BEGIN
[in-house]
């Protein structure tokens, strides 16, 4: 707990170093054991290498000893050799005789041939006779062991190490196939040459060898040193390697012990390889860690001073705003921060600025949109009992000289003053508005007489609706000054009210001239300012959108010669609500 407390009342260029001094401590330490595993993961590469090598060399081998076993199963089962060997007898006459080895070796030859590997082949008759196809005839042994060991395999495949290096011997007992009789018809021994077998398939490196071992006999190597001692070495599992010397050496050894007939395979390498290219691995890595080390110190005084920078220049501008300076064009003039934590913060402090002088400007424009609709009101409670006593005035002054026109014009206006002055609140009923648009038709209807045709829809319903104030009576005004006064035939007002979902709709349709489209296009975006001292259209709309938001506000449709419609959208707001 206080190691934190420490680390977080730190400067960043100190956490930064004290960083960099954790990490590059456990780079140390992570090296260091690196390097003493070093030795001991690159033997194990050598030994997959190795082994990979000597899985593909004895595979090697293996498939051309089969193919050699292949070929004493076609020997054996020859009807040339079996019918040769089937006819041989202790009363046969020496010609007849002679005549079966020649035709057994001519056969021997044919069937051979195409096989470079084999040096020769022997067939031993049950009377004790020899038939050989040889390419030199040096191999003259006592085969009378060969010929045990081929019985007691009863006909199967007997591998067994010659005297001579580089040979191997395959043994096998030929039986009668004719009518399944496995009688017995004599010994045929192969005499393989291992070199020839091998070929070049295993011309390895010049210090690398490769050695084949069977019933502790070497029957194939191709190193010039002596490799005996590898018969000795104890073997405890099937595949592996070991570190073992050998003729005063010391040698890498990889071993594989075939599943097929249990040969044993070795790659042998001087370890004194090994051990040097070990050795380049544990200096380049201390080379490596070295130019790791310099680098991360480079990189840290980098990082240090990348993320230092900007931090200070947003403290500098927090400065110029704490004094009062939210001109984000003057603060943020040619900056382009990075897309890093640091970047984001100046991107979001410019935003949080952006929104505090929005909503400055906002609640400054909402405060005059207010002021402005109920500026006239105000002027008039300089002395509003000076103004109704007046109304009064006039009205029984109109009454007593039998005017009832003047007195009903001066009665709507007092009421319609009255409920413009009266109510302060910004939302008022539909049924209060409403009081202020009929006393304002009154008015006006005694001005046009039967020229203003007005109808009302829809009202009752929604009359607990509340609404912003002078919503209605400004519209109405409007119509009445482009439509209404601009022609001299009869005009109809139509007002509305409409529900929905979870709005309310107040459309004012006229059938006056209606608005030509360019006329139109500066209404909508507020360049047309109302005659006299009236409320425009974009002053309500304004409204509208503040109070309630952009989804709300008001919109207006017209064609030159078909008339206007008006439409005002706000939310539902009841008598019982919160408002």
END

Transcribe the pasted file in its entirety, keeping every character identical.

[in-house]
């Protein structure tokens, strides 16, 4: 707990170093054991290498000893050799005789041939006779062991190490196939040459060898040193390697012990390889860690001073705003921060600025949109009992000289003053508005007489609706000054009210001239300012959108010669609500 407390009342260029001094401590330490595993993961590469090598060399081998076993199963089962060997007898006459080895070796030859590997082949008759196809005839042994060991395999495949290096011997007992009789018809021994077998398939490196071992006999190597001692070495599992010397050496050894007939395979390498290219691995890595080390110190005084920078220049501008300076064009003039934590913060402090002088400007424009609709009101409670006593005035002054026109014009206006002055609140009923648009038709209807045709829809319903104030009576005004006064035939007002979902709709349709489209296009975006001292259209709309938001506000449709419609959208707001 206080190691934190420490680390977080730190400067960043100190956490930064004290960083960099954790990490590059456990780079140390992570090296260091690196390097003493070093030795001991690159033997194990050598030994997959190795082994990979000597899985593909004895595979090697293996498939051309089969193919050699292949070929004493076609020997054996020859009807040339079996019918040769089937006819041989202790009363046969020496010609007849002679005549079966020649035709057994001519056969021997044919069937051979195409096989470079084999040096020769022997067939031993049950009377004790020899038939050989040889390419030199040096191999003259006592085969009378060969010929045990081929019985007691009863006909199967007997591998067994010659005297001579580089040979191997395959043994096998030929039986009668004719009518399944496995009688017995004599010994045929192969005499393989291992070199020839091998070929070049295993011309390895010049210090690398490769050695084949069977019933502790070497029957194939191709190193010039002596490799005996590898018969000795104890073997405890099937595949592996070991570190073992050998003729005063010391040698890498990889071993594989075939599943097929249990040969044993070795790659042998001087370890004194090994051990040097070990050795380049544990200096380049201390080379490596070295130019790791310099680098991360480079990189840290980098990082240090990348993320230092900007931090200070947003403290500098927090400065110029704490004094009062939210001109984000003057603060943020040619900056382009990075897309890093640091970047984001100046991107979001410019935003949080952006929104505090929005909503400055906002609640400054909402405060005059207010002021402005109920500026006239105000002027008039300089002395509003000076103004109704007046109304009064006039009205029984109109009454007593039998005017009832003047007195009903001066009665709507007092009421319609009255409920413009009266109510302060910004939302008022539909049924209060409403009081202020009929006393304002009154008015006006005694001005046009039967020229203003007005109808009302829809009202009752929604009359607990509340609404912003002078919503209605400004519209109405409007119509009445482009439509209404601009022609001299009869005009109809139509007002509305409409529900929905979870709005309310107040459309004012006229059938006056209606608005030509360019006329139109500066209404909508507020360049047309109302005659006299009236409320425009974009002053309500304004409204509208503040109070309630952009989804709300008001919109207006017209064609030159078909008339206007008006439409005002706000939310539902009841008598019982919160408002």